The overlapped miRNAs on both platforms were selected according to annotations provided from the corresponding chip manufacturer. The expression values of these overlapped miRNAs were then used for further analysis. Present/absent calls were made for both platforms. For Affymetrix detection, p-values were decided by Wilcoxon-test and Affymetrix-test; probe-sets with a p-value lower than 0.06 were called present. For Febit platform, a boolean value p is computed for every probe. This value indicates whether the respective miRNA is present or not. For a probe with intensity value V, the information if the probe is present is computed as follows: . Where Bν denotes the mean intensity of blank controls and sdν indicates standard deviation of blank controls. Assuming that blank controls are normally distributed, the significance value for each probe would be 0.001.

Principle component analysis (PCA) was applied on normalized data from each of the platforms. The first 2 components of PCA were plotted using R [42]. Boxplots of the raw log2 intensities of both platforms as well as VSN normalized data were made using R function. Linear models were fitted for both datasets in order to distinguish differentially expressed miRNAs between different time points on the Affymetrix platform and the Febit platform, respectively (Linear Models for Microarray Data (LIMMA) Bioconductor package [43]). Comparisons were made between undifferentiated samples (day 0) and each of the differentiated samples (days 12, 19 and 26). The miRNAs, which showed adjusted p-value lower than 0.05, were selected as significantly differentially expressed. Venn diagrams and histograms for differential expression analysis results were made using R functions. Additionally, cluster analysis was made for the platform independent regulated miRNAs by using R functions. Target prediction of miRNAs was done using MIRror [44].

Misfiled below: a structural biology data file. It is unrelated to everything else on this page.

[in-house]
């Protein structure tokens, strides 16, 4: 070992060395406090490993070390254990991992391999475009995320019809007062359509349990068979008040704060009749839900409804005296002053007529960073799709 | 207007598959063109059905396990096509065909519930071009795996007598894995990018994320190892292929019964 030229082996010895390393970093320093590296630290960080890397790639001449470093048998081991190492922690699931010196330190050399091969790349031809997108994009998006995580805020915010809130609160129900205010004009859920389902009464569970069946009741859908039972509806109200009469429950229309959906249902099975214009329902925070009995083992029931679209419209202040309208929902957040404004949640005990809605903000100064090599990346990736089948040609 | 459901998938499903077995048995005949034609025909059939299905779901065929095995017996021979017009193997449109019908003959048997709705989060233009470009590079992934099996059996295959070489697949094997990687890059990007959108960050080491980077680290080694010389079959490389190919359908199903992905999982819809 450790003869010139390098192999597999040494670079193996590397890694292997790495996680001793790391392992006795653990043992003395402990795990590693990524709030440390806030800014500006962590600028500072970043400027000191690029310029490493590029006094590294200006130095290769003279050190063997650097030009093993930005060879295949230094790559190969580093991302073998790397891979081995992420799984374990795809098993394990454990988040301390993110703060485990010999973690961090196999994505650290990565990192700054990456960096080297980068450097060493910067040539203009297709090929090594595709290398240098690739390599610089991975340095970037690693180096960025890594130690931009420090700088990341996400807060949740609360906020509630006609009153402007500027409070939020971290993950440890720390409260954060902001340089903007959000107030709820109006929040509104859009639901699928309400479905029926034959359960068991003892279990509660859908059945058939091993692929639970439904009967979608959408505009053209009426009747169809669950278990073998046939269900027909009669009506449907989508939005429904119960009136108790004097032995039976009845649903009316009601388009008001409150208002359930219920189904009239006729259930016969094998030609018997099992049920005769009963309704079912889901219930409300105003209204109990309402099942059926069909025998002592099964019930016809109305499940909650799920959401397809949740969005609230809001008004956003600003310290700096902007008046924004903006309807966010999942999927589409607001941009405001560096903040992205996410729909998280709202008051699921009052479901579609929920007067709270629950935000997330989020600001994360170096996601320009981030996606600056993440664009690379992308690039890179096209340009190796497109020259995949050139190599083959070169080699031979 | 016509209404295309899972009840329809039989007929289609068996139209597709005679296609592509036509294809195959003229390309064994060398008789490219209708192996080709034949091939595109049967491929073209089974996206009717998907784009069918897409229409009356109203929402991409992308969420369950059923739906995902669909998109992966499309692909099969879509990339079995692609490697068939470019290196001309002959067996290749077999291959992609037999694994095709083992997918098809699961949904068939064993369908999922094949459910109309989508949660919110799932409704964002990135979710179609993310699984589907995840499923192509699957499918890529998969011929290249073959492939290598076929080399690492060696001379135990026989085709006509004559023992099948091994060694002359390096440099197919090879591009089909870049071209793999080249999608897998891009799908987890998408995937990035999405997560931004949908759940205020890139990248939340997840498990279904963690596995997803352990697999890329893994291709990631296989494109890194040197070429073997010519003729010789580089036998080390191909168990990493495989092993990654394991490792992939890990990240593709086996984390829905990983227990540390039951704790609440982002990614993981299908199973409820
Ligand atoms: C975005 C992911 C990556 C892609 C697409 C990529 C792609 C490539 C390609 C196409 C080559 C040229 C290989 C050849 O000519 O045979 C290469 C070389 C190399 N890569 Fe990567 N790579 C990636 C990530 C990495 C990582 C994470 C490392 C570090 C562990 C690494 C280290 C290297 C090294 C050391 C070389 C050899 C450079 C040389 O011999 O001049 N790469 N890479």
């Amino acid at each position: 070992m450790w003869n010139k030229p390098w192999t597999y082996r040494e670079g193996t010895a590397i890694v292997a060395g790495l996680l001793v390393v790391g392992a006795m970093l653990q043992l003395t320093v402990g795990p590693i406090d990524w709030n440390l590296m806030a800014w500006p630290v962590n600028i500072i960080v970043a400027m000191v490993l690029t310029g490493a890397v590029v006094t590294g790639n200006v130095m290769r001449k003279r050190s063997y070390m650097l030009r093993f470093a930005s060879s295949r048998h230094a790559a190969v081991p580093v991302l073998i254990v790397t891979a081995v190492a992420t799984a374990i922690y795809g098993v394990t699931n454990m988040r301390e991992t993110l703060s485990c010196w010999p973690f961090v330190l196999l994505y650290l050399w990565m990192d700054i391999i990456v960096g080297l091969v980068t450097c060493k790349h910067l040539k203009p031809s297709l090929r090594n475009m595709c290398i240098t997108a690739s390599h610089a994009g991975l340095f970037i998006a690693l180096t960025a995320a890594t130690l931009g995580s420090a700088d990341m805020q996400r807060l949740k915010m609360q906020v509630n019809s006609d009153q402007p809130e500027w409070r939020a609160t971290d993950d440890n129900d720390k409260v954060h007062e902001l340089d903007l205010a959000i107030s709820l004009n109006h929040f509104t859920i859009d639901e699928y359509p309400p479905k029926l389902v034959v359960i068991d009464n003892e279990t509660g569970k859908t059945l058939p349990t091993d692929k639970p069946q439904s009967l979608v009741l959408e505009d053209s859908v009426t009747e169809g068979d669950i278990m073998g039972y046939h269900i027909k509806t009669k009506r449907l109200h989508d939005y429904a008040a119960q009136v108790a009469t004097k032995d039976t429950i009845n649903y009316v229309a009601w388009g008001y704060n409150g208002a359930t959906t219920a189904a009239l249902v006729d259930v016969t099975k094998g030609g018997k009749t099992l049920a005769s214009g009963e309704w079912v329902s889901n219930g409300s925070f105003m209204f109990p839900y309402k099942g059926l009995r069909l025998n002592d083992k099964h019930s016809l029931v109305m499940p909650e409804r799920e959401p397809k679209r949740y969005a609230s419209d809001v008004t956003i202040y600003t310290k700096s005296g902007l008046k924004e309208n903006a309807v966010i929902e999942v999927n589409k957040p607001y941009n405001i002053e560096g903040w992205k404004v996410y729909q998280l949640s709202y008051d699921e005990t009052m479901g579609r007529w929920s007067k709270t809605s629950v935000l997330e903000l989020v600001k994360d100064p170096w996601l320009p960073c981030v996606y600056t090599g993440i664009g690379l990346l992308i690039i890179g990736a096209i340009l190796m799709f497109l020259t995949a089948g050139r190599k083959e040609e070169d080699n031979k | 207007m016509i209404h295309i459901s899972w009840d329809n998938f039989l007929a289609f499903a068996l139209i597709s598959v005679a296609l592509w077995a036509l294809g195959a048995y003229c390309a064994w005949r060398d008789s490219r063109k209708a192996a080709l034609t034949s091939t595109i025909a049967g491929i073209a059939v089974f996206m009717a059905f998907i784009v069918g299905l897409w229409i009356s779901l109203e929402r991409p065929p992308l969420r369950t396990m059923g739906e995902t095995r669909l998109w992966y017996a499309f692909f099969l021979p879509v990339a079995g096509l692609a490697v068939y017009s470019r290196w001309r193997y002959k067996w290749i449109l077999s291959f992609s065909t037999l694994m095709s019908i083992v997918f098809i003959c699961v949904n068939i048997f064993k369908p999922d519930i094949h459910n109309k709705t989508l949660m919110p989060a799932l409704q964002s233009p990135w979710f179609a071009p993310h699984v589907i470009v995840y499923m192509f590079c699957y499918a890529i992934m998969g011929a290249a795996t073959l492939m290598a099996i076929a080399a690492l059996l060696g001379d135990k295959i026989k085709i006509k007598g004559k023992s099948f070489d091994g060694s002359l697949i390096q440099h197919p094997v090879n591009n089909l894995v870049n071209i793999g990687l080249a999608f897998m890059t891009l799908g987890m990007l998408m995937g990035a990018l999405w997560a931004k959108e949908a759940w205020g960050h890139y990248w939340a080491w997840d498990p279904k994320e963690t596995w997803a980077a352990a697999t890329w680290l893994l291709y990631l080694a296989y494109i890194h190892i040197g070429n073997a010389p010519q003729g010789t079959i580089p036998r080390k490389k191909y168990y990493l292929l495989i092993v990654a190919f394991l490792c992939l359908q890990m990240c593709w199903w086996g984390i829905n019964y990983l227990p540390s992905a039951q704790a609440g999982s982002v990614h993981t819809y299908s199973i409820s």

All array data are MIAME compliant. The raw data has been deposited in Gene Expression Omnibus (GEO) - Accession number: GSE24066.

Supporting Information

Table S1.

Complete list of all mouse miRNAs on both platforms; the miRNAs were categorized according to their present/absent call.



We are grateful for expert technical assistance by Beate Kratz and Katharina Pietsch. Especially, the authors want to thank PD Dr. Gary Brook for careful revision of the manuscript.

Author Contributions

Conceived and designed the experiments: BD. Performed the experiments: SS BD. Analyzed the data: LG BD. Contributed reagents/materials/analysis tools: SS BD. Wrote the paper: LG SS BD.